Alzheimer’s research cuts must be restored
While investments made in research funding for cancers, heart disease and HIV/AIDS have proven effective in reducing deaths, there has been a paucity of funding for Alzheimer’s disease. It is now the sixth-leading cause of death in the U.S., and there has been a 68 percent increase in deaths from 2000 to 2010. At the same time, spending for care-giving related to Alzheimer’s is rising. The 2013 budget for research funding was only $484 million. That amount was decreased in the sequestration.
When members of the Alzheimer’s Association Advocacy Forum visited Capitol Hill, our message was to reverse this underfunding in the 2014 fiscal year budget and support the additional $80 million for Alzheimer’s research in the president’s budget proposal. An additional $20 million is also in the budget to support education of health care providers and caregivers.
The number of those affected by Alzheimer’s will be growing to 16 million by 2050. The costs will also be increasing to a predicted total of nearly $900 billion in Medicare and Medicaid costs by 2050.
If these numbers are alarming to you, I ask you to contact our senators and representatives and add your voice. Funding research now is imperative to reduce the number of people affected and to decreased health care costs. For additional information, visit www.actionalz.org or call 800-272-3900.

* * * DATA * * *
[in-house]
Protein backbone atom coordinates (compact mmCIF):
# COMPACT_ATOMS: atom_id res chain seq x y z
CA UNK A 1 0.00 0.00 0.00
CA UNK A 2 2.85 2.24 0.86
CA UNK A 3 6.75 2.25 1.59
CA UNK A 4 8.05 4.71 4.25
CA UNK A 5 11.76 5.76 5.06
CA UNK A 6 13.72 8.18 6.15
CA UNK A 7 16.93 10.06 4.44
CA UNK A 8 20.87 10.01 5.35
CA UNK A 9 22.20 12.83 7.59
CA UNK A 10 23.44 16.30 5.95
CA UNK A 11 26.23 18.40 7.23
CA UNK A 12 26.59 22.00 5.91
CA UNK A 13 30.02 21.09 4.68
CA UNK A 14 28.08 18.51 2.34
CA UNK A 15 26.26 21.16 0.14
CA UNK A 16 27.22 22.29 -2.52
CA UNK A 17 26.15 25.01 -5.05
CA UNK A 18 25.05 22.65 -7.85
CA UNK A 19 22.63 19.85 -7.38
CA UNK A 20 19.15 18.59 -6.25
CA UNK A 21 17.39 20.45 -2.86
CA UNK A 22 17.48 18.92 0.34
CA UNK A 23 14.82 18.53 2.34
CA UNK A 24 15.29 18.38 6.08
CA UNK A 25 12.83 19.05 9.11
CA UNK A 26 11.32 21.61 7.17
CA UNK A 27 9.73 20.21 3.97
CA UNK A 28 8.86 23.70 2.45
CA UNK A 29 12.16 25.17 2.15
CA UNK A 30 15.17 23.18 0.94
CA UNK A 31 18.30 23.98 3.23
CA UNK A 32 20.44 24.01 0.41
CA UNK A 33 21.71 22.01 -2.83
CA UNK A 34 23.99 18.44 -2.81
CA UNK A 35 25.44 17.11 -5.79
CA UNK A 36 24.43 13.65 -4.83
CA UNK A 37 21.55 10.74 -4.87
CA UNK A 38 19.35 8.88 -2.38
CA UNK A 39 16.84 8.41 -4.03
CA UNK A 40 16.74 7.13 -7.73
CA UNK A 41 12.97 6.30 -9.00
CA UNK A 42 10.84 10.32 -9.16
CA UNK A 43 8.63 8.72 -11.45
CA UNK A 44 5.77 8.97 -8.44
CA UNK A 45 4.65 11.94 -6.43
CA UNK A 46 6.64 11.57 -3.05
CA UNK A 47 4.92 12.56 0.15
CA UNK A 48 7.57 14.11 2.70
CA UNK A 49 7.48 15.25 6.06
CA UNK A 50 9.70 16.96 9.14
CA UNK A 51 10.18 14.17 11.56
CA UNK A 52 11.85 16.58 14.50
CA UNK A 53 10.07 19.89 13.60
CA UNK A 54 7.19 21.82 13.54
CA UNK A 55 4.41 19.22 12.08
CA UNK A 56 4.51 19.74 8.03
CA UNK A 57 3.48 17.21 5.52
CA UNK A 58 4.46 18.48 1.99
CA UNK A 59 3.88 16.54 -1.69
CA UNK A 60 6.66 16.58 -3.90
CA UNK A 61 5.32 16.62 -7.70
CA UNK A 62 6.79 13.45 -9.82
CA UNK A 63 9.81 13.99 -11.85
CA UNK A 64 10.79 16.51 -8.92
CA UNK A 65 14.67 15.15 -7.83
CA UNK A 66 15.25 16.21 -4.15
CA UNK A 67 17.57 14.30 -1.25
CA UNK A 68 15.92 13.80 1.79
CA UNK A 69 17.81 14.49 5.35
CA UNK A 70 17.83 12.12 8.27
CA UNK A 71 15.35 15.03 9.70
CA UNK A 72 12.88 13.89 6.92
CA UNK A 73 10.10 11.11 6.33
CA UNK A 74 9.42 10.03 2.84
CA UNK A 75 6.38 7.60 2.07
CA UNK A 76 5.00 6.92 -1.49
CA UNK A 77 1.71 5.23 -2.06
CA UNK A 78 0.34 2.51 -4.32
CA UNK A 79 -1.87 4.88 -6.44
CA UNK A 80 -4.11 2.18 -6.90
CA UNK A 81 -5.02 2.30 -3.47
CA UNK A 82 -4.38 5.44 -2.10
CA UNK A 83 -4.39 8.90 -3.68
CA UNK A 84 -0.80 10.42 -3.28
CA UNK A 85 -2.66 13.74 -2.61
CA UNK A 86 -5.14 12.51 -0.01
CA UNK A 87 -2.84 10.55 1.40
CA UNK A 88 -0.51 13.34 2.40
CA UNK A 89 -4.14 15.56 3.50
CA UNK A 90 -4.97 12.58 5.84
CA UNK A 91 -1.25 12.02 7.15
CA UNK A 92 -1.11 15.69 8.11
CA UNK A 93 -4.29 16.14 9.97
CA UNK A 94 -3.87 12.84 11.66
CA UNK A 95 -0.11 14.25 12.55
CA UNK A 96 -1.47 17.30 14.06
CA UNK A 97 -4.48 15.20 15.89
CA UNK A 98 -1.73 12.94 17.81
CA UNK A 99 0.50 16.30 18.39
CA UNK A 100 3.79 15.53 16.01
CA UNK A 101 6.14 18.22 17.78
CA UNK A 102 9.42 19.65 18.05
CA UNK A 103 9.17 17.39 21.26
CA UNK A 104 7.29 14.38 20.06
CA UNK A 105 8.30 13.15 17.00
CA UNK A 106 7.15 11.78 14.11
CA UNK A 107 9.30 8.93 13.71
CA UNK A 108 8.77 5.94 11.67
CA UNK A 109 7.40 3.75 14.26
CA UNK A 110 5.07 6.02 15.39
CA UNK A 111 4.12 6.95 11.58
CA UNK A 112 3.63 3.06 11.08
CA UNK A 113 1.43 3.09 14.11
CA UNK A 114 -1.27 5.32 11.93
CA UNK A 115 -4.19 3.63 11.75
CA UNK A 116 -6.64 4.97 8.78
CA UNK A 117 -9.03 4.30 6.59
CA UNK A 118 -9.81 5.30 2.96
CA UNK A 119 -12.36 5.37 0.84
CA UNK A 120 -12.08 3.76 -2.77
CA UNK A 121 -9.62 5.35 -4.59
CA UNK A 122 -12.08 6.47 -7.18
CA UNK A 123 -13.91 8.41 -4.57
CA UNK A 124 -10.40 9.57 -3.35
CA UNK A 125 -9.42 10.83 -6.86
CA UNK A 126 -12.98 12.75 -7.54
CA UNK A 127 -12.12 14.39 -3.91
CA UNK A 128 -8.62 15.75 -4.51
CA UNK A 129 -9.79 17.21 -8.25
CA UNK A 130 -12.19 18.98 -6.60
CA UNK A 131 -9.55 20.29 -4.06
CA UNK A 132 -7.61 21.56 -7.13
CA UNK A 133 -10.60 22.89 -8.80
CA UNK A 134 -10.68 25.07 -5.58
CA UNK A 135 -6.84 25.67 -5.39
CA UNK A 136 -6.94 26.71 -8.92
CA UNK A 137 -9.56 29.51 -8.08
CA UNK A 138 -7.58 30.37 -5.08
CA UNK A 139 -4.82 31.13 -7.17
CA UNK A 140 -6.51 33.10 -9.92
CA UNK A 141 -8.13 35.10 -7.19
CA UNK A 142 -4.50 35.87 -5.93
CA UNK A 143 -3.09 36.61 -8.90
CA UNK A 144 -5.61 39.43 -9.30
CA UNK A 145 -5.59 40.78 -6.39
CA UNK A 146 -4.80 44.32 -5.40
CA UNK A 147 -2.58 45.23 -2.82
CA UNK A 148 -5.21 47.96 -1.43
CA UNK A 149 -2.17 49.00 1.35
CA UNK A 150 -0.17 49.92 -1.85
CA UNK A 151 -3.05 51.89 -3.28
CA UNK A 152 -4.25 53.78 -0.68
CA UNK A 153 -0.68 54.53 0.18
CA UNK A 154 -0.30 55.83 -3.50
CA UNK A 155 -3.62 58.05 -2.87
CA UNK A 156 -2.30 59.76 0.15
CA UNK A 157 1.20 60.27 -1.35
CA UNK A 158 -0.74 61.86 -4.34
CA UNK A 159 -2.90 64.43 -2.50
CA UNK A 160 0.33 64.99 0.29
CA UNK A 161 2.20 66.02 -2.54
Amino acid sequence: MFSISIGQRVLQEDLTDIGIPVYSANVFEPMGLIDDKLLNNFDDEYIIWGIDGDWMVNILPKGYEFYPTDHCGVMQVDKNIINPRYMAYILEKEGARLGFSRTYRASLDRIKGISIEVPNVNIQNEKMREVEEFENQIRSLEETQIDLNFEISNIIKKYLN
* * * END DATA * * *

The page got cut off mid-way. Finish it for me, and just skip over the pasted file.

JANA POWELL Yoder
Slain toddler’s parents should have armed her
The Kentucky parents whose 5-year old son shot and killed his 2-year old sister should be jailed on child abuse charges. Their neglect was blatantly irresponsible. Why did that 2-year-old girl not have a gun to defend herself? As the NRA has conscientiously pointed out, the only way to stop a 5-year-old with a gun is a 2-year-old with a gun.
TERENCE ANDERSON Angola
Officers in shootings unjustly demonized
I am incredibly disappointed in the choices made by our local media when reporting on police-action shootings.
It seems the media, especially broadcast, do everything to demonize the officers involved in these situations. My father is a retired Fort Wayne police officer, my brother- and sister-in-law are both in law enforcement locally, and I have several friends who put on a uniform every day. The media appear to take for granted that these men and women put their lives on the line every day to keep strangers safe.
My issue is that an officer’s record/personnel file should not even become an issue unless it comes to light that the shooting may have been unjustified. But I can’t recall a single incident where an FWPD police-action shooting was unjustified. They are well-trained and we should support them, considering they just had to take another person’s life. They have made a split-second decision, so what does their track record have to do with that moment in time?
In this day and age, when officers are seen as the bad guys for upholding laws they didn’t even write, maybe they should be treated more like humans. They will live the rest of their lives knowing they killed another human being because they swore to protect their fellow citizens. Don’t add to the demonizing of these men and women.
KIMBERLY GRANNAN-WAGNER Fort Wayne